My Nonprofit Reviews
Review for APFED, Atlanta, GA, USA
My son was diagnosed with Eosinophilic Esophagitis in 2004, which is when I discovered APFED and the support, education and advocacy that they were able to provide. They, along with our wonderful medical professionals at CHOP and the strong online support community, made an otherwise horrific diagnosis manageable. I went from walking around with the "deer-in-the-headlights" look, not knowing what to do or where to start, to being able to manage my son's disease and keep him healthy.
I thank the amazing volunteers at APFED for helping us get to this point, especially the founder, Beth Mays, who, along with the other volunteers, would spend countless hours supporting anyone who needed it, and fought extremely hard to get the medical community to realize that this was not a laughable disease, and it affected more people than they once realized. Knowing where we were, and how little information was available when we first started out, and knowing how much is available now, thanks to the hard work of the APFED volunteers, I look back in amazement at how much they have accomplished. Never minimize the importance of education and advocacy, as they are just as necessary as research, all of which are APFED's goals.
Some of APFED’s accomplishments include:
Organizing of annual patient education conferences on Eosinophilic Disorders in different locations every summer, which feature seminars given by the foremost specialists in the field. These “Eos Connection” conferences also give patients and their families a chance to meet others who are dealing with the disorders. The conferences are very informative and well-attended.
ICD-9 coding – APFED successfully lobbied for the creation of diagnostic codes (ICD-9 coding) specifically for eosinophilic esophagitis, eosinophilic gastroenteritis, and eosinophilic colitis. These codes went into effect on 10/1/08. If utilized by treating physicians, they will allow the people who are diagnosed with these disorders to be properly counted.
“National Eosinophil Awareness Week” - APFED initiated House Resolution 296, which was passed by the House of Representatives on 5/15/07, and is federally recognized as the 3rd week of May, each year.
Funding of numerous research grants through the Hope On The Horizon Research Fund, including research at: Children’s Hospital of Philadelphia (CHOP), University of Pennsylvania School of Medicine, Cincinnati (CCHMC), Children’s Hospital of Denver, University of California San Diego, Feinberg School of Medicine, University of Colorado School of Medicine, Vanderbilt University, Stanford University, and Riley Hospital for Children Indiana University School of Medicine.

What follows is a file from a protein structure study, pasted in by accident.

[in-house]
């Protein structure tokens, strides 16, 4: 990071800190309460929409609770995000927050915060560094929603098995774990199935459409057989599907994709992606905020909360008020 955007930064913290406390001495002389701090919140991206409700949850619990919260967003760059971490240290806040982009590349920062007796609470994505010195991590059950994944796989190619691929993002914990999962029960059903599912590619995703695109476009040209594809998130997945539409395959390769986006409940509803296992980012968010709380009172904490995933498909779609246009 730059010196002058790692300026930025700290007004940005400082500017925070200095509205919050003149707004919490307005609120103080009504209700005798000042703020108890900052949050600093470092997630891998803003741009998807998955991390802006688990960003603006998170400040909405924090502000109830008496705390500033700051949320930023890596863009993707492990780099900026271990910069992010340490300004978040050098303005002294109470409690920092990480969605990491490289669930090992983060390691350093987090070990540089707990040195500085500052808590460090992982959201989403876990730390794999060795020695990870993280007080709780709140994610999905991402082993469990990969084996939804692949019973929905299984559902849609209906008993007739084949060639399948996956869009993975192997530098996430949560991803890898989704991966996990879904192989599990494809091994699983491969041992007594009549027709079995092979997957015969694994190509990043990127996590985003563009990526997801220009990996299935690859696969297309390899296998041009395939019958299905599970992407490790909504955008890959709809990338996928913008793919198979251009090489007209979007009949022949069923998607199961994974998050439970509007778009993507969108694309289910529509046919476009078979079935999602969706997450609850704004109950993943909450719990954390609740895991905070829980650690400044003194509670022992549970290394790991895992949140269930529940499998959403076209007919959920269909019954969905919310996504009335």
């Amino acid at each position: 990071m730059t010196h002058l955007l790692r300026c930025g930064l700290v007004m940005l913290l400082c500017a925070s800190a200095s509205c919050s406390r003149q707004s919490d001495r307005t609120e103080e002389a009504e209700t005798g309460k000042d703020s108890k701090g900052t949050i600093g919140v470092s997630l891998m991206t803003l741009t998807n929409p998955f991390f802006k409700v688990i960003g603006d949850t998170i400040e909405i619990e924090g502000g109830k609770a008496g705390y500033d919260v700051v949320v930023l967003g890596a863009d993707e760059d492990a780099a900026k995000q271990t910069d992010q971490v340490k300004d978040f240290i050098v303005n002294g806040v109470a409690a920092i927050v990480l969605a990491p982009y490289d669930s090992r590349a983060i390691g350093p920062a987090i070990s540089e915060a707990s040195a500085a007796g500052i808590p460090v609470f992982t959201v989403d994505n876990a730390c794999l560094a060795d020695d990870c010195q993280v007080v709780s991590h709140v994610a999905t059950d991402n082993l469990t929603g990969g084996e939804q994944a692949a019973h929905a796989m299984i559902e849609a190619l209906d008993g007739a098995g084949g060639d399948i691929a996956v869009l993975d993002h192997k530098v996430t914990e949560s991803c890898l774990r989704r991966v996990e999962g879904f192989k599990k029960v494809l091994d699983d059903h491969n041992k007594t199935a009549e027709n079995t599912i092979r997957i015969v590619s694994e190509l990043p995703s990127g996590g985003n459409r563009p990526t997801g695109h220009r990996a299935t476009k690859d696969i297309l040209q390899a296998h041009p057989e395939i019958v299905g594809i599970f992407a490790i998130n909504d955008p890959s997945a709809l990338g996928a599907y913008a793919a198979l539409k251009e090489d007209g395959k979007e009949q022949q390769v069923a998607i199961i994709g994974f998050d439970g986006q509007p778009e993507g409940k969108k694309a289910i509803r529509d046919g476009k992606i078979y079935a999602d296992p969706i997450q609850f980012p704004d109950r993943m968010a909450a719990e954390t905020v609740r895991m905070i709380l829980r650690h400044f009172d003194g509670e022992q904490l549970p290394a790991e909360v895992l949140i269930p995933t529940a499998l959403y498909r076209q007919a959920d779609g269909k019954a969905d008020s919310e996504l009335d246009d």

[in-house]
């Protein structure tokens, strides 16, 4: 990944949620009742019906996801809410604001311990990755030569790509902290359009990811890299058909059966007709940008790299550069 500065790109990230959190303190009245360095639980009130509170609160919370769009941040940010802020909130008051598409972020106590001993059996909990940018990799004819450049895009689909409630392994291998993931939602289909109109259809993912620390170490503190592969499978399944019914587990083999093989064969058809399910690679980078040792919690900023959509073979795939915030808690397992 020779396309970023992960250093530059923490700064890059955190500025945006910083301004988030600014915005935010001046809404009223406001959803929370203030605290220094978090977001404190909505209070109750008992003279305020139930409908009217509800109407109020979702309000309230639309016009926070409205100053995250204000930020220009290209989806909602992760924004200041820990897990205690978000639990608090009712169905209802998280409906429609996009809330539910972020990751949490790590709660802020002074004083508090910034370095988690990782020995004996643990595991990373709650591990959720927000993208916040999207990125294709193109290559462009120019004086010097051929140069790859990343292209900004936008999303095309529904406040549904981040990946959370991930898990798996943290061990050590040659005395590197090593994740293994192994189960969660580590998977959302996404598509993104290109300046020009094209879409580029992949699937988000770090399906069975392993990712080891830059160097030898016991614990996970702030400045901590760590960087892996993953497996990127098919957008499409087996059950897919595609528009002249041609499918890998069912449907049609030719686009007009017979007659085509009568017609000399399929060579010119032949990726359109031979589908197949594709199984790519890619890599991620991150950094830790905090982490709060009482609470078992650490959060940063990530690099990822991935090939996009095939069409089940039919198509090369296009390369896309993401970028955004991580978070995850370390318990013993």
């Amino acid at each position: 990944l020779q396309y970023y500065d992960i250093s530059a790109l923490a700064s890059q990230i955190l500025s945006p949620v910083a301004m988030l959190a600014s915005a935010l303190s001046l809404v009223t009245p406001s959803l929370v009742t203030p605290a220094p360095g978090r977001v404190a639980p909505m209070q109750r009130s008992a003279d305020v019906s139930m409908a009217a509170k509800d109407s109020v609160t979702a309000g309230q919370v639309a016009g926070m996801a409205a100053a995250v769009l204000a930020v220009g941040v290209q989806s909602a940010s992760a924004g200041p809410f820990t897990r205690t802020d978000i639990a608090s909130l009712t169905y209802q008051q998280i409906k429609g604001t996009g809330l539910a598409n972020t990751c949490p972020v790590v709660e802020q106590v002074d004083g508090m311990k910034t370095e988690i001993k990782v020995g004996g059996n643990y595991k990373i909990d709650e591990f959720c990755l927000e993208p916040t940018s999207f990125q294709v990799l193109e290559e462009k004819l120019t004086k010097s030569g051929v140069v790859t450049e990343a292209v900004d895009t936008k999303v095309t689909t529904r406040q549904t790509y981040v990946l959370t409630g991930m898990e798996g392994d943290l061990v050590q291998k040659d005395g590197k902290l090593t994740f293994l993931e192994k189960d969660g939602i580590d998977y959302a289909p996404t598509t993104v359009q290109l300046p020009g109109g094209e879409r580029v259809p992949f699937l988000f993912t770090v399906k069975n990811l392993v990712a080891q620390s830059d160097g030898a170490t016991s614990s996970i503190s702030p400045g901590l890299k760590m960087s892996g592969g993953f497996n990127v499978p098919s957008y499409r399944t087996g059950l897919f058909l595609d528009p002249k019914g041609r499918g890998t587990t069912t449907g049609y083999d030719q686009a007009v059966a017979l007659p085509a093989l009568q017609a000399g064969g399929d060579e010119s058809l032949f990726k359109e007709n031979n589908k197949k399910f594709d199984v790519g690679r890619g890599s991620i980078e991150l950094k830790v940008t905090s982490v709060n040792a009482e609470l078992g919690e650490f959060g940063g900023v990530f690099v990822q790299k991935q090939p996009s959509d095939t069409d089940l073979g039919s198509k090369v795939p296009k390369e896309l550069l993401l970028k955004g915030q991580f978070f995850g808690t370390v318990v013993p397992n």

APFED provides a voice to our Eosinophilic community by working with physicians at multiple academic centers, with professional societies, government agencies. They hold a seat on the
• American Academy of Allergy, Asthma and Immunology Lay Organizations Committee,
• American College of Allergy, Asthma and Immunology Lay Organizations Committee,
• AAAAI Eosinophilic Gastrointestinal Disorders Task Force.
• They are also an invited participant in the National Institute of Health’s (NIH) Food Allergy Clinical Guideline Coordinating Committee.
APFED supports physician medical education; Develops educational materials for physicians, patients and support groups; Maintains a support phone line; Assists people with finding a physician or a local support group if needed; Provides a message board on their website for member support.
They are also working on standardizing diagnostic criteria, which would help patients be properly diagnosed sooner, and lobbying for mandated formula coverage nationwide.
They have successfully helped to educate and raise awareness within the secondary care community (GI & Allergy), but are beginning to focus on helping to educate the primary care community as well. This may result in earlier diagnoses, thus decreasing the amount of time people have to suffer with insufficiently treated symptoms.
These are only some of the things that the extremely committed APFED volunteers are involved with. If it weren’t for their tireless efforts, the information available to us would be minimal and the number of medical professionals who know anything about EoE or EGID would be very few. Thanks to their hard work and persistence, it is now better known and understood.
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